Thriving: Once left for dead, the International has now grown into a thriving club thanks in large part to its members

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As the season changes from spring to summer, the leaves (and allergies) mean that many golfers are fully aware that everything is in bloom.

As another golf season begins at the International Golf Club in suburban Boston, it has become apparent that the club is becoming one of the top private clubs in the New England area.

Located less than an hour from downtown Boston in Bolton, The International has everything a golfer looking for an intensive golf course could want – two 18-hole championship courses with marquee names attached, a workout facility that could turn anyone into a top-notch rat, and top-notch service from a staff that genuinely likes to attend to anyone’s needs or requests.

What they don’t have – besides a swimming pool, tennis courts and other amenities associated with country clubs, not private golf clubs – is the pretense commonly found in many many places with a history of over 100 years. Founded in 1901, L’International rather offers a welcoming atmosphere where everyone is a friend. And like a famous Beantown bar, a place where “everyone knows your name”.

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Credit that to the membership, which has over 160 members and is sure to grow once the Coore & Crenshaw renovation of the Pines course is completed next year. The world renowned course design team refines the original Geoffrey S. Cornish/Francis Ouimet design by re-routing some holes and allowing terrain to influence features. Coore and Crenshaw are also removing several tee boxes to make the course smoother and creating stunning tree-lined corridors that will test The International’s strong player following.

“Our job is to marry the holes in the ground as we see them naturally,” says Crenshaw. “That’s what we try to do – we like to see the pitch without preconceptions about what to do. I think we can do a fantastic job with this golf course.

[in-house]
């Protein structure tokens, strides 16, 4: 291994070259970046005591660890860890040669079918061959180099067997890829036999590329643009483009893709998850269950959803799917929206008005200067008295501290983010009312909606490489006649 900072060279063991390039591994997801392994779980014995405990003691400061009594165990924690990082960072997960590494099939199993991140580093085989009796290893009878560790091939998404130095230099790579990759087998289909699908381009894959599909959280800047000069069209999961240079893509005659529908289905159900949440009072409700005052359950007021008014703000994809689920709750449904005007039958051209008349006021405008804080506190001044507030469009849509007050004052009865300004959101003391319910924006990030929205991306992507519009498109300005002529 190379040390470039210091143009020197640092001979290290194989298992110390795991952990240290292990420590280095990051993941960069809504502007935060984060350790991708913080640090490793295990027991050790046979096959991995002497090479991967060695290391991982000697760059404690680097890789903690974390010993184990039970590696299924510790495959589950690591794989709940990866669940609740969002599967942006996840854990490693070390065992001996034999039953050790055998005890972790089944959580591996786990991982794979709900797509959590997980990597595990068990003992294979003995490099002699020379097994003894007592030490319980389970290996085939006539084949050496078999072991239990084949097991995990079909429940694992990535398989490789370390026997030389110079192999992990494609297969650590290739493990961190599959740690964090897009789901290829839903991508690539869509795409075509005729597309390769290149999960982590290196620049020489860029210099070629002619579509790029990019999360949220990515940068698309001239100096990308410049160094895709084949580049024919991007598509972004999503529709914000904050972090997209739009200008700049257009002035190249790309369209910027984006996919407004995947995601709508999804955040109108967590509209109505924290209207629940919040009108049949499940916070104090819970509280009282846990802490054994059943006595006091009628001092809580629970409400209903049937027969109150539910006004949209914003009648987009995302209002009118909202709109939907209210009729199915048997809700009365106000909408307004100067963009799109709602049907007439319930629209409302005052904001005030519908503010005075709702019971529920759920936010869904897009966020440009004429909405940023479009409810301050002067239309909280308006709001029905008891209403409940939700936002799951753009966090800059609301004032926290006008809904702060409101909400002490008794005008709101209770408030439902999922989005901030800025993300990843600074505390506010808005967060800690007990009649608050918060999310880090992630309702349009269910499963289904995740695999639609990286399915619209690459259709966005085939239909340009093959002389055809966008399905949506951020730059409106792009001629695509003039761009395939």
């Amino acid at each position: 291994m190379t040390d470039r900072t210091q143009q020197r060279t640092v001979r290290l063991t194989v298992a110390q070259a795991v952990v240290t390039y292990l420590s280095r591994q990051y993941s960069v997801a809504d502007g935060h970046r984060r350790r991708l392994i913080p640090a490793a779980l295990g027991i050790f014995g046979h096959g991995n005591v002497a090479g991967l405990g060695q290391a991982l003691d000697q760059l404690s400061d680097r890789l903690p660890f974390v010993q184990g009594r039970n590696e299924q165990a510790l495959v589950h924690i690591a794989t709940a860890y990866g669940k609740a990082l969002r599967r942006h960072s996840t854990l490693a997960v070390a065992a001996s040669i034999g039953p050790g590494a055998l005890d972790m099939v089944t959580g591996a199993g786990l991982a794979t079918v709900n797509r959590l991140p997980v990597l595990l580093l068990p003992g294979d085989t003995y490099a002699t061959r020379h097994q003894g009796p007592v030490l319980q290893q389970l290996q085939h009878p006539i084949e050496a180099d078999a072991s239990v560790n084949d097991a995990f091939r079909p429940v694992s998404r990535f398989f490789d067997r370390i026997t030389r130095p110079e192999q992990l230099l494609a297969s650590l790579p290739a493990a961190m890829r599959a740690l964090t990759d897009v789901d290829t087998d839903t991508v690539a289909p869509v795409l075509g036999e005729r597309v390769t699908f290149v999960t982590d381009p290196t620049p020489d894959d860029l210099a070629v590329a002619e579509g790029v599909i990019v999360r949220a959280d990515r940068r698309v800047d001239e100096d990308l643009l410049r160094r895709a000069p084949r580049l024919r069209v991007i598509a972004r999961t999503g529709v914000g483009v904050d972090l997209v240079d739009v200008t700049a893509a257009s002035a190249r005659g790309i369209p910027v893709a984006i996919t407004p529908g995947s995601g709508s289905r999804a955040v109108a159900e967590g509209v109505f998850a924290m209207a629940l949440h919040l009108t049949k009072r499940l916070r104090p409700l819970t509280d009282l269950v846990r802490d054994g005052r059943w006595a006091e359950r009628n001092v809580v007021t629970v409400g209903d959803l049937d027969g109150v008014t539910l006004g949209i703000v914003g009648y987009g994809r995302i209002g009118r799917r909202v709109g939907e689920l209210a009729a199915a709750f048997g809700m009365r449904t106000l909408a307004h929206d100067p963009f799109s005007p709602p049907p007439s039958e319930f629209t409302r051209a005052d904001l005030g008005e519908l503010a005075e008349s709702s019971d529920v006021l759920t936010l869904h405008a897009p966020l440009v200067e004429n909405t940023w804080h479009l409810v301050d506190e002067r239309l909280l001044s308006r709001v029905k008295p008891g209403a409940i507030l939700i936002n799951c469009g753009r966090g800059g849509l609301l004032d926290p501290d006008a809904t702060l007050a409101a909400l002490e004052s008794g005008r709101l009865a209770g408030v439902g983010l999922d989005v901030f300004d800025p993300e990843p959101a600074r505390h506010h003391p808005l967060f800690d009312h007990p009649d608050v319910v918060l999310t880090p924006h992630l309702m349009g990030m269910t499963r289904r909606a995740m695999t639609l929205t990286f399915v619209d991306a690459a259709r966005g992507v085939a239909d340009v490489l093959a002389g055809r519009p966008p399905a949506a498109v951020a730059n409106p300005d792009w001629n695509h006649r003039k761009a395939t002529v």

“We will study the Pines course more as a rough terrain, as if there is no golf course,” adds Coore. “We don’t want to see this as restoring an existing course and being too influenced by its characteristics. The potential for interesting golf on the Pines course is very high.

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Members look forward to testing their golf mettle on the revamped Pines course. The serious golfer knows the influence of the Coore-Crenshaw name – they also know that the ownership group, Escalante Golf, places great importance on their golf facilities and that the course will provide the ultimate experience.

“We’re excited about the Pines course upgrade and what’s to come,” said Evan McCullough, member of The International. “Seeing the vision there and seeing both Bill Coore and Ben Crenshaw on the property makes us incredibly excited about what’s next.”

Fueling that enthusiasm is Escalante’s ongoing promise to preserve the club’s 120-year legacy and reinvent the club since acquiring it from bankruptcy in 2021. Part of that vision was to make the club fully private and update its infrastructure and its two championship configurations. A year ago, Tripp Davis and Associates revamped the Oaks course, improving tees and bunkers to Tom Fazio’s design, as well as the property’s expansive practice areas.

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The Oaks course updates have received many accolades and accolades from even the harshest critics – club members. And that is perhaps the club’s greatest appeal and the most important pillar in Escalante’s plans for The International – the creation of a membership that shares responsibility for leading a new era of golf at the club.

“Everyone is friendly, from the staff to the members,” adds McCullough. “With any golf club membership, you want to come to a place where you can be comfortable, happy, and be among people who love golf as much as you do. The atmosphere at The International does just that.

Yes, things are blossoming quite well at a club once left for dead.

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